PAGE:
A Green Hydrogen Esslingen project demonstrates how energy-intensive green hydrogen production must be coordinated across industries in order to be commercially viable, including waste heat recovery, natural gas replacement, and energy-efficient operation.
Green Hydrogen Esslingen, a division of the green energy provider Polarstern, has been learning from the district’s green hydrogen production for more than 1.5 years. The electrolyzer with a 1-megawatt electrical output was formally commissioned in June 2021. According to Polarstern, a unique aspect of this hydrogen project is becoming more significant in light of the energy crisis and the urgent need to expand renewable energies: the diverse and cross-sectoral utilization of the benefits of green hydrogen generation for the energy transition. According to Florian Henle, Managing Director of Polarstern, “energy-intensive hydrogen production can be designed in such a way that it accelerates the energy transition on a global scale, going beyond replacing natural gas.”
The use of waste heat in the electrolysis process is crucial because it helps the energy transition in the heat supply and considerably improves the low efficiency of hydrogen generation. The efficiency rises from 60% to 90% in the instance of the Green Hydrogen Esslingen pilot project. The neighborhood market now has access to sustainable heat thanks to the waste heat.
The electrolyzer’s energy-transition-friendly operation gives significant energy market flexibility and lowers energy expenses. “It must be about more than just the amount of hydrogen produced in order to intelligently integrate green hydrogen production with its high demand for green electricity into the future energy market. An energy transition-friendly mode of operation for the electrolyzer is essential for the growth of renewable energies, whose generation is typically volatile. In this approach, the high energy requirement of electrolysis actually helps to reduce grid bottlenecks “Green Hydrogen Esslingen project manager Felix Mayer”
This promise for the German heat transition would go unrealized if green hydrogen came from other nations and continents. We can utilize the ensuing waste heat only if we manufacture green hydrogen here in Germany, claims Mayer. Utilizing waste heat directly improves electrolysis efficiency, which lowers heating costs for homes connected to the heating network. More clean heat results from the low-efficiency losses that occur during electrolysis, which were previously a drawback.
The operator claims that the Green Hydrogen Esslingen example demonstrates the potential benefits of the resultant waste heat for the real estate sector. The Esslingen pilot project will eventually generate 85 tons of renewable hydrogen annually. The calculations show that the generated waste heat may provide half of the heat needed for heating and hot water in a structure with 167 flats, a 14-story office building, and Esslingen University of Applied Sciences.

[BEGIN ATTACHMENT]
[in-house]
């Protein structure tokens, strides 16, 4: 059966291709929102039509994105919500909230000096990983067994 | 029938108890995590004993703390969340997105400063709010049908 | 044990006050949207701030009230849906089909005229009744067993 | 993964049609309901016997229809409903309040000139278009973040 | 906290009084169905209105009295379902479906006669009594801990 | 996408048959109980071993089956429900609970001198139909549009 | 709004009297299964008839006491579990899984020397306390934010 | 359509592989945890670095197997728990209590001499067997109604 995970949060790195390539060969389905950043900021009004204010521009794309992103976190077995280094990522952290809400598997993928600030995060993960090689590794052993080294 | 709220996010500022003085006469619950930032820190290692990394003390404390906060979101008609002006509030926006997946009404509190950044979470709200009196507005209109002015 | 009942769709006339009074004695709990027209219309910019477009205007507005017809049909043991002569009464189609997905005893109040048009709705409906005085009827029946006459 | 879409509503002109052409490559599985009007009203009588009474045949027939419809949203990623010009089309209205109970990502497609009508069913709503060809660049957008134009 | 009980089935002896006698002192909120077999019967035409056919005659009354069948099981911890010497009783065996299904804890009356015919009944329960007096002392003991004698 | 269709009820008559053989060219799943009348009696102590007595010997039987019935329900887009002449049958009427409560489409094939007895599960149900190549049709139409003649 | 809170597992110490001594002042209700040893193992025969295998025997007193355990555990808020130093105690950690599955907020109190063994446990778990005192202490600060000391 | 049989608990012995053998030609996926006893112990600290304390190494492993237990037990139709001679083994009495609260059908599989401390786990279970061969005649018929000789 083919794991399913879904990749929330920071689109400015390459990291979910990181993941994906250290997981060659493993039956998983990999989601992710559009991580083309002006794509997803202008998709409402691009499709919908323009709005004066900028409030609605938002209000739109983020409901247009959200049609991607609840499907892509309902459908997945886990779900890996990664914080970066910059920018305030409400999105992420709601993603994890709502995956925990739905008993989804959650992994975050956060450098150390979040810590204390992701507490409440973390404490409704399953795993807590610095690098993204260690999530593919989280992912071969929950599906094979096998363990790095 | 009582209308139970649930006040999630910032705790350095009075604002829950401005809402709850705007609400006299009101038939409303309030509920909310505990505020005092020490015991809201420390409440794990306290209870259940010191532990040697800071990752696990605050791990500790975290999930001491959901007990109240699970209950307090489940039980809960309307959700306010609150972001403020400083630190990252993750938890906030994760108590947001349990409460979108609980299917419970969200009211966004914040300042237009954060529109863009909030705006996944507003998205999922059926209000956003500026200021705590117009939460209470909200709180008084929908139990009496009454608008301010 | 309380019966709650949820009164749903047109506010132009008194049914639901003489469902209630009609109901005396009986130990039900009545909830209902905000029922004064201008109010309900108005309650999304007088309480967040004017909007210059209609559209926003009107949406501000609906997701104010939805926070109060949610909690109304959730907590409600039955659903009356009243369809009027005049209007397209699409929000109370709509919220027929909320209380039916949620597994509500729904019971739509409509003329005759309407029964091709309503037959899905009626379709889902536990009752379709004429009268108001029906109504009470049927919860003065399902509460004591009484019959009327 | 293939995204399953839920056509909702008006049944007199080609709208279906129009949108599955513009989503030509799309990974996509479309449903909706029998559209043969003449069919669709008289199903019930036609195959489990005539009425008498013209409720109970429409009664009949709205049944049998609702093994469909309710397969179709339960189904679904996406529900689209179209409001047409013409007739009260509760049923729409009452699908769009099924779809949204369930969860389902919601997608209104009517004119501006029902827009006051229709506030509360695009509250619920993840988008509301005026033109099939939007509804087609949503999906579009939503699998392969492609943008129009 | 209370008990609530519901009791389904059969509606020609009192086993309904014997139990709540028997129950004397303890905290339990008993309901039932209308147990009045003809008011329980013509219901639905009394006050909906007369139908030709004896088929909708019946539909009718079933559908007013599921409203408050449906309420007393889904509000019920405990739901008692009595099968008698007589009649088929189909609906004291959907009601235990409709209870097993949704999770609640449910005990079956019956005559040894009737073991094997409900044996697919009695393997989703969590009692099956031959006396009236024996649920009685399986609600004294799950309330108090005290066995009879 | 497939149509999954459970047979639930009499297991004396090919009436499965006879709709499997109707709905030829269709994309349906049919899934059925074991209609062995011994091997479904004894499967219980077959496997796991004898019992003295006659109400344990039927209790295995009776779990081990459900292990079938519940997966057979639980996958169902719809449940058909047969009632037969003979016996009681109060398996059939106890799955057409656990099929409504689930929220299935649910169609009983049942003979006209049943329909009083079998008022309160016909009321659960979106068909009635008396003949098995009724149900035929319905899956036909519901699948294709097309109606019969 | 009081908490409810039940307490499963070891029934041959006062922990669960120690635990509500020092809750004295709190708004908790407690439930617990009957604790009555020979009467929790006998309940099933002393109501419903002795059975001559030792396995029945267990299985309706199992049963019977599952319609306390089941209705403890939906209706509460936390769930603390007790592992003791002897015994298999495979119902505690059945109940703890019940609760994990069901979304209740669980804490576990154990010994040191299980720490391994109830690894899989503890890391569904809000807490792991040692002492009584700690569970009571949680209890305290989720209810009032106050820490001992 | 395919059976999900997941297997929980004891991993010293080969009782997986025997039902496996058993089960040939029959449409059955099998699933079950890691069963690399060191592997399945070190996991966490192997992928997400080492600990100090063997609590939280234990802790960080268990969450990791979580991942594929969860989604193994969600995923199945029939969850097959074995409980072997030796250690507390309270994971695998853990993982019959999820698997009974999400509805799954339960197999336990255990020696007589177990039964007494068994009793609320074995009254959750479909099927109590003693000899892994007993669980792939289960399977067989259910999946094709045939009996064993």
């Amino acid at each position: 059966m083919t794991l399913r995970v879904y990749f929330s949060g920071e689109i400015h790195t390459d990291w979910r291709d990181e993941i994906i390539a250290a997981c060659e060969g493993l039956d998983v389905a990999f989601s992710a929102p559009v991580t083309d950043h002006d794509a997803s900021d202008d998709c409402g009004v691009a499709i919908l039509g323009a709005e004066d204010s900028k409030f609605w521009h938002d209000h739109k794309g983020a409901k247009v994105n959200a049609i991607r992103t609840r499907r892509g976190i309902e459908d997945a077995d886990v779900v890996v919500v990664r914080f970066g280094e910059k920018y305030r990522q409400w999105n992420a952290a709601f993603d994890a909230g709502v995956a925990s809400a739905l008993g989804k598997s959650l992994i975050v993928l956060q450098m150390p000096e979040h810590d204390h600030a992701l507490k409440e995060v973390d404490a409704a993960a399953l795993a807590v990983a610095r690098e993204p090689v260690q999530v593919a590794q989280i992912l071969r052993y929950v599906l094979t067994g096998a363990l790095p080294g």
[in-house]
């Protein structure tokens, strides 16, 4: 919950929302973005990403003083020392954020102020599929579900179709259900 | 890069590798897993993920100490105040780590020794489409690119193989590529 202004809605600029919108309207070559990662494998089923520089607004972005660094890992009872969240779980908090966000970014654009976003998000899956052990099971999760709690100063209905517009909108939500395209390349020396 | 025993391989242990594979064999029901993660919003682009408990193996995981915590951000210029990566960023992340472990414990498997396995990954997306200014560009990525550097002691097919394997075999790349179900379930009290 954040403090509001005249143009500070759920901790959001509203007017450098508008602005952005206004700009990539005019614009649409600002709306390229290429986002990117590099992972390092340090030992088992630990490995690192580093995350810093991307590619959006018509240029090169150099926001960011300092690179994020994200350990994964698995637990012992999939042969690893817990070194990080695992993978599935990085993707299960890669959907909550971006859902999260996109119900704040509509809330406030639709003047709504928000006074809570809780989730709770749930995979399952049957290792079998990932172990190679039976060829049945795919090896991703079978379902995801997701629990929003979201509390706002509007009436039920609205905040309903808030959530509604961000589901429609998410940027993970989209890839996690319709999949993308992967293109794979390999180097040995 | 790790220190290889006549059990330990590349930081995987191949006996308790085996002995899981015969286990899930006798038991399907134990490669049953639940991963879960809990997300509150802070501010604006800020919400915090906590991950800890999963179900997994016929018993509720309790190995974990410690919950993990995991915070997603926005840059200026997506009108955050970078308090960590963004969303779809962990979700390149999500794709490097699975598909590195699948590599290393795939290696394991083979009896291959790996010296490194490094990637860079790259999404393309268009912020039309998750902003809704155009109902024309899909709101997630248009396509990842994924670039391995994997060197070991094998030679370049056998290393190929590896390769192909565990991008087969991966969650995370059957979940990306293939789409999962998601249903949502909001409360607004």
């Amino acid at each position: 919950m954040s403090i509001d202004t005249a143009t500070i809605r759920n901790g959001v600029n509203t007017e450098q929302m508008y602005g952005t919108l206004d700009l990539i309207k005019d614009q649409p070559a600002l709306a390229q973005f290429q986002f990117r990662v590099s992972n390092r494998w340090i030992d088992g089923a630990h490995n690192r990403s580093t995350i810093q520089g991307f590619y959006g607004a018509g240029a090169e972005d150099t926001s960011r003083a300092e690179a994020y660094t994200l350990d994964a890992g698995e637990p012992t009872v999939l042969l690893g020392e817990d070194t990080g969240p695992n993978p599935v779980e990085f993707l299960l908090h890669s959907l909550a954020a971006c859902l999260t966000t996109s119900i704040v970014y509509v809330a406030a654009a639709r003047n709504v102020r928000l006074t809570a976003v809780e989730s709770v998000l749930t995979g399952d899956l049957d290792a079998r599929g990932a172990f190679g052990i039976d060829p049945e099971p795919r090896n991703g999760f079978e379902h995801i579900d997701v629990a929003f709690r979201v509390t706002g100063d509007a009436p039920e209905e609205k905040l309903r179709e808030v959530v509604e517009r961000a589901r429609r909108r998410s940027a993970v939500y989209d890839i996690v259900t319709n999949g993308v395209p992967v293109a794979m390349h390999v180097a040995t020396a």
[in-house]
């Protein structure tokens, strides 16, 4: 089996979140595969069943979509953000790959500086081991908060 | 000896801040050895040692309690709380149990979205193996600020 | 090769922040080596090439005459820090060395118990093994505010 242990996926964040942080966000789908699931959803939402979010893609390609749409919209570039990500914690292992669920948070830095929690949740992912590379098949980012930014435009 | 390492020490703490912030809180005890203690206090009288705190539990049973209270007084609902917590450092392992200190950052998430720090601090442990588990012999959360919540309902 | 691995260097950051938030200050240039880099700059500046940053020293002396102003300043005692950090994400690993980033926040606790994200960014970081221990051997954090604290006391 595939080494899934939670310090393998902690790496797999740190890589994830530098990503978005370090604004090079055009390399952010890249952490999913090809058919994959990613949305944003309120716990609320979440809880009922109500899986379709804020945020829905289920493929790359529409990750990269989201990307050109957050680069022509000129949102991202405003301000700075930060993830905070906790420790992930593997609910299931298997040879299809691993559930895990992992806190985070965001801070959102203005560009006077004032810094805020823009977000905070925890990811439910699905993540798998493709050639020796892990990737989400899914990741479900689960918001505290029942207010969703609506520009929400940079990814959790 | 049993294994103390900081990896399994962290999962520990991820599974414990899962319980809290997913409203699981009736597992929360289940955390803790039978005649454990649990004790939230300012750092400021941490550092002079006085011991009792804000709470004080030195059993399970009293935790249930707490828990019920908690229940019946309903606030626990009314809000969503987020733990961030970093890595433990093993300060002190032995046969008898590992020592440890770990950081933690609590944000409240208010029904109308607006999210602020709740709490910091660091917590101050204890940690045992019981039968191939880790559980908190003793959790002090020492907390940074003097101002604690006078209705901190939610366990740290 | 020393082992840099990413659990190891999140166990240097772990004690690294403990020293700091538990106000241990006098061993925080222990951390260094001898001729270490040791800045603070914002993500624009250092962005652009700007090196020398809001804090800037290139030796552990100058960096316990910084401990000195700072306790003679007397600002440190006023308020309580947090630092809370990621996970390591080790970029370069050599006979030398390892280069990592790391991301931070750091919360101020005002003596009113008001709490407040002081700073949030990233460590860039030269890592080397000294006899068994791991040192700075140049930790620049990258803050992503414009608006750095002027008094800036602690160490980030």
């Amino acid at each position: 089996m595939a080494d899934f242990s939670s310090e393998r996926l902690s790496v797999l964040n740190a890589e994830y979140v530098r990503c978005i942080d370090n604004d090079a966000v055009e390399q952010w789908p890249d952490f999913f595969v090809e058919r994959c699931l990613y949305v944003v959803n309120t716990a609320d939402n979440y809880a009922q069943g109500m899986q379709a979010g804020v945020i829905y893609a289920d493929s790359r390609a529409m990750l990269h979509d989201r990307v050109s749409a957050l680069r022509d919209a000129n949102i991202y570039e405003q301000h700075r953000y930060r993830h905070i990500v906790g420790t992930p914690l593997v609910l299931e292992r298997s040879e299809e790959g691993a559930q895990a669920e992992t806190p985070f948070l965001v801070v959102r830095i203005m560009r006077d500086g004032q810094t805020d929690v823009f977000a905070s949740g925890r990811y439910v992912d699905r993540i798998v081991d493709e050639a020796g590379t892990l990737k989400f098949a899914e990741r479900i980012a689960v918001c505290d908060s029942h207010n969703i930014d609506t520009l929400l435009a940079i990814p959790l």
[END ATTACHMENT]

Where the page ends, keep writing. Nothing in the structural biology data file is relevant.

Electrolyzer operation that is friendly to the energy transition
Hydrogen will be significant in the future energy market since it can store green electricity. After all, the power grid will have more excess electricity, which needs to be used responsibly. In the Esslingen hydrogen project, energy is always transferred via power-to-gas-to-power (P2G2P) by coupling the electrolyzer with a bivalent combined heat and power plant. To do this, the electrolyzer responds to the price of electricity on the energy exchange and produces hydrogen when the grid has a large amount of renewable energy and the energy demand is relatively low. In the event that energy is not available, the combined heat and power plant has the capability of converting back into electricity. Both aim to combat grid bottlenecks and steadily lower the cost of electricity. In the living lab, the present Green Hydrogen Esslingen pilot project already uses only renewable electricity. The generated green hydrogen is added to the natural gas distribution system, which decarbonizes the customers to which it is connected.
More hydrogen requires greater application
Current research initiatives like Green Hydrogen Esslingen also highlight difficulties that are crucial for hydrogen application. There hasn’t been enough competent labor available up to this point to support the increase in hydrogen production. Long delays occur during operation for maintenance and repairs. Additionally, there is almost any market for spare parts because almost all of them are produced to order. The practice of hydrogen production would be made easier with more training and the adoption of DIN standards. Additionally, errors might be fixed more rapidly.
Currently, hydrogen expansion implementation and commissioning are also being hampered by raw material and supply difficulties. Additionally, there is a lack of incentives and financial certainty to start the still extremely expensive hydrogen projects. The lengthy approval processes also slow things down. There are already more than 60 hydrogen production projects using renewable energy in operation in Germany. A review by the Agency for Renewable Energies found that over 80 more are either planned or already under development.